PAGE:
Lessons from the best in the business on how to command attention and increase sales.
The video game market is projected to become a $435 billion industry by 2028, and while the audience of potential gamers continues to grow, so too does the number of offerings across gaming consoles, mobile devices, and personal computers. Game developers aren’t just competing for their audiences’ hard-earned money — they’re also competing for their time and attention. Knowing how to leverage a game’s distinct value proposition and convey the right emotion to your audience can mean the difference between blockbuster sales and indifference.
Whether they’re trying to establish new intellectual property or are simply trying to move more hardware, the best video game marketing campaigns know that the key to success is to develop a narrative and then invite the player to become a part of it. Read on to discover what ad campaigns truly resonated with players, leading to increased revenue and worldwide acclaim.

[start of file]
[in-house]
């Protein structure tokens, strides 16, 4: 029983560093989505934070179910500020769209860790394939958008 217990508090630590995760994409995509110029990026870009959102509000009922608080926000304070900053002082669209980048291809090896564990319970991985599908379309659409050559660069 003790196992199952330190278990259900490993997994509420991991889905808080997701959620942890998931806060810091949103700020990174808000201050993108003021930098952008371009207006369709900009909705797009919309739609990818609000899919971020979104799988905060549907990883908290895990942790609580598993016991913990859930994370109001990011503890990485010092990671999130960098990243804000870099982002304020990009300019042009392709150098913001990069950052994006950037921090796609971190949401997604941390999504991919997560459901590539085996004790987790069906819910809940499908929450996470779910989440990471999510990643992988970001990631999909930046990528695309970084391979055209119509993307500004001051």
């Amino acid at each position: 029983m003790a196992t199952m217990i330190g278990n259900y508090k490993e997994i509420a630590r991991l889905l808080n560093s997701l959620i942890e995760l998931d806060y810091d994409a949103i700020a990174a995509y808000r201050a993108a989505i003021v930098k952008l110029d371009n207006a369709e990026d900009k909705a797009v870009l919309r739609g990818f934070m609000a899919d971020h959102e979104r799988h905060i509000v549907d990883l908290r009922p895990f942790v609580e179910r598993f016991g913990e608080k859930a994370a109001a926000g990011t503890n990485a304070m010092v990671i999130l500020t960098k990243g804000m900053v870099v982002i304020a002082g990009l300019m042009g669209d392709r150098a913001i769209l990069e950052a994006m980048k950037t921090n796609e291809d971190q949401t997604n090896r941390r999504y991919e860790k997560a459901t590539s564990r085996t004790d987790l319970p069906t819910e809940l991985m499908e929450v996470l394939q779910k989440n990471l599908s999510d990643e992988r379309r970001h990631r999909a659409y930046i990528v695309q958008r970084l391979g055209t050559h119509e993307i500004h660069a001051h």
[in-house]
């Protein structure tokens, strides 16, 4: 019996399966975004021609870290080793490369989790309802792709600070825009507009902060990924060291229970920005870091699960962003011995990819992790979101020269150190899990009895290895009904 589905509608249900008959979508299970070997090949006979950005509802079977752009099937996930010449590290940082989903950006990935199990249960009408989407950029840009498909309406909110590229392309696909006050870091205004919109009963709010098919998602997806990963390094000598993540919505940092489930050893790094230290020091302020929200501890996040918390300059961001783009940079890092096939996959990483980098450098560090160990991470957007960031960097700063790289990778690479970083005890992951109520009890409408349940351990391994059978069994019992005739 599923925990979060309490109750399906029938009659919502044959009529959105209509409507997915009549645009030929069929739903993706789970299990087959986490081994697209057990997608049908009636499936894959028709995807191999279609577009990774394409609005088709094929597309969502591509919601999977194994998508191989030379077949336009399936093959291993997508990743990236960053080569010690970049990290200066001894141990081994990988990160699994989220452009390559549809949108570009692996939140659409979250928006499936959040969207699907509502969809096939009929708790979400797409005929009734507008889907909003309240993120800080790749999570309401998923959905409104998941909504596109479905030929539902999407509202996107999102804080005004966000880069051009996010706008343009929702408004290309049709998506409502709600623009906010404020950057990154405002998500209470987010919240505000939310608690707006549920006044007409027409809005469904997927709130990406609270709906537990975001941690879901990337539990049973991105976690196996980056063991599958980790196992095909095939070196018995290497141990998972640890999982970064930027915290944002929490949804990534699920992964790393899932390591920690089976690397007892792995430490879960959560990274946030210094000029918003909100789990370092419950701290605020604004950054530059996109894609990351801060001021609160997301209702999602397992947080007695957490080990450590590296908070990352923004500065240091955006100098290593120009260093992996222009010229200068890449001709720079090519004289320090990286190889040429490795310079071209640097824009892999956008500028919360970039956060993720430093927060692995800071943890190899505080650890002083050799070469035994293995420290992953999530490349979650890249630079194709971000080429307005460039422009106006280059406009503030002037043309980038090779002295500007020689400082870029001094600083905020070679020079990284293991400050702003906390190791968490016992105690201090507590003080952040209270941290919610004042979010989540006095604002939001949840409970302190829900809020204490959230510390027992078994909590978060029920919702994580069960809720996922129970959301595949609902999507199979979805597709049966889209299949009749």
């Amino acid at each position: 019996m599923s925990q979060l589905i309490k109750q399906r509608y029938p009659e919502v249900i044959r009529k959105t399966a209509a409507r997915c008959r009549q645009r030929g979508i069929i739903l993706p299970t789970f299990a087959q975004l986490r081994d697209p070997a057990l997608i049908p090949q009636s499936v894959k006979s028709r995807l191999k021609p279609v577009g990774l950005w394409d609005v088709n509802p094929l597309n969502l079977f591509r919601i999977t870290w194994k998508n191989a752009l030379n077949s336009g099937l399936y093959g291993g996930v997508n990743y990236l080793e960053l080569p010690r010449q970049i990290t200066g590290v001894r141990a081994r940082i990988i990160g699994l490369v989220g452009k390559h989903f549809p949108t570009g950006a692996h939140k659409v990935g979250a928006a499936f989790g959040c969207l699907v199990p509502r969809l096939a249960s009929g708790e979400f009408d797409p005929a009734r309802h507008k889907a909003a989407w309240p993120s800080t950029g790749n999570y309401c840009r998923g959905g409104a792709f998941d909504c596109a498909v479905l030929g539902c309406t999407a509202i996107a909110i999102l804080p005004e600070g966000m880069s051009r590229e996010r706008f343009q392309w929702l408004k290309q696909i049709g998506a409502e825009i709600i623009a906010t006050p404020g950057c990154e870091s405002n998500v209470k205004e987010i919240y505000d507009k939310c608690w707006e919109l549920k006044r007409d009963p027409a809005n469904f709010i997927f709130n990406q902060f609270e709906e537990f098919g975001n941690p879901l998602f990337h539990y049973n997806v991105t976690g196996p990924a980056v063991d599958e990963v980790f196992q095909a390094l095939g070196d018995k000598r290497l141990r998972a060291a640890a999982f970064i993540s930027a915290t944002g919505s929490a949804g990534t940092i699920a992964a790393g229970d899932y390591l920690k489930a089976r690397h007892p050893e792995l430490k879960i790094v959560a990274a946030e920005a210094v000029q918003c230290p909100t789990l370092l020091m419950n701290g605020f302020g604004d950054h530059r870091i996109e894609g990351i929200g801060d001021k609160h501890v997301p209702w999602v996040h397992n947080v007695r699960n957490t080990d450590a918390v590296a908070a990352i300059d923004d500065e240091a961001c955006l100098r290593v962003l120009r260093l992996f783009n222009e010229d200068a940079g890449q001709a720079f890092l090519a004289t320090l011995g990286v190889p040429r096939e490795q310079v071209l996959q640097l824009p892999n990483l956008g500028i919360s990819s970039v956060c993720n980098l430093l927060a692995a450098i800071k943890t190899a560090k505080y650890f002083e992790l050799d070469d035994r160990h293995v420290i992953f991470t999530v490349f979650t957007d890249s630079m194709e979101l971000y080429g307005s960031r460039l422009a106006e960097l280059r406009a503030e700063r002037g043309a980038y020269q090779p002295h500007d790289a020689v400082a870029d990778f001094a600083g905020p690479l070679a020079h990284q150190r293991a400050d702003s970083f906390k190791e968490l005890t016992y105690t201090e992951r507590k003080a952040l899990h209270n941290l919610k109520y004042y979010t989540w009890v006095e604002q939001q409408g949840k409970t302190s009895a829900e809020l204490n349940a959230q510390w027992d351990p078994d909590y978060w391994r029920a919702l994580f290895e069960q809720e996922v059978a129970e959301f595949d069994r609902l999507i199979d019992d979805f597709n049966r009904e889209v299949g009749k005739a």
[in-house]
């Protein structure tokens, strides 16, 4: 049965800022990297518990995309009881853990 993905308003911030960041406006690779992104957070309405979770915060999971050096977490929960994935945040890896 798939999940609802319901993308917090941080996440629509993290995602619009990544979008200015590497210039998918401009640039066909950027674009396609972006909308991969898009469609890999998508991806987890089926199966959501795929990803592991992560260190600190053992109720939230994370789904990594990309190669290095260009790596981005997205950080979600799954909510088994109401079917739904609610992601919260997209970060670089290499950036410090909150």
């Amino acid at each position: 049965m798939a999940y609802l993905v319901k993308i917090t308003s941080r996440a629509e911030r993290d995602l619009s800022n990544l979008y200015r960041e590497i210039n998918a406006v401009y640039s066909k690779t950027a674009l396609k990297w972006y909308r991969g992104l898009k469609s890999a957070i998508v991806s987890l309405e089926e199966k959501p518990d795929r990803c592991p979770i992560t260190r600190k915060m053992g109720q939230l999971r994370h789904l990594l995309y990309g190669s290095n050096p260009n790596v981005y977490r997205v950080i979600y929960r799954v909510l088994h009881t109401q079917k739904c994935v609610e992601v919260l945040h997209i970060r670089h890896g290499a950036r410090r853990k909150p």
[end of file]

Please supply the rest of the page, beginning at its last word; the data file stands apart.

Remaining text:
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The Best Video Game Marketing Campaigns of All Time
Sega Genesis: “Genesis Does What Nintendon’t”
During the 1980s, Nintendo cornered the console market. Thanks to stellar marketing and a shrewd approach to retail, the Nintendo Entertainment System was a smash hit with children in North America, and soon became a household name.
Around the same time, publishing rival Sega tried to get its foot in the door in North America with its Master System, but there was no way it could compete for mindshare against the likes of mascot Mario. It seemed impossible for an upstart company like Sega to dethrone Nintendo, so when it was time to market its 16-bit successor, Sega decided to go right for the jugular.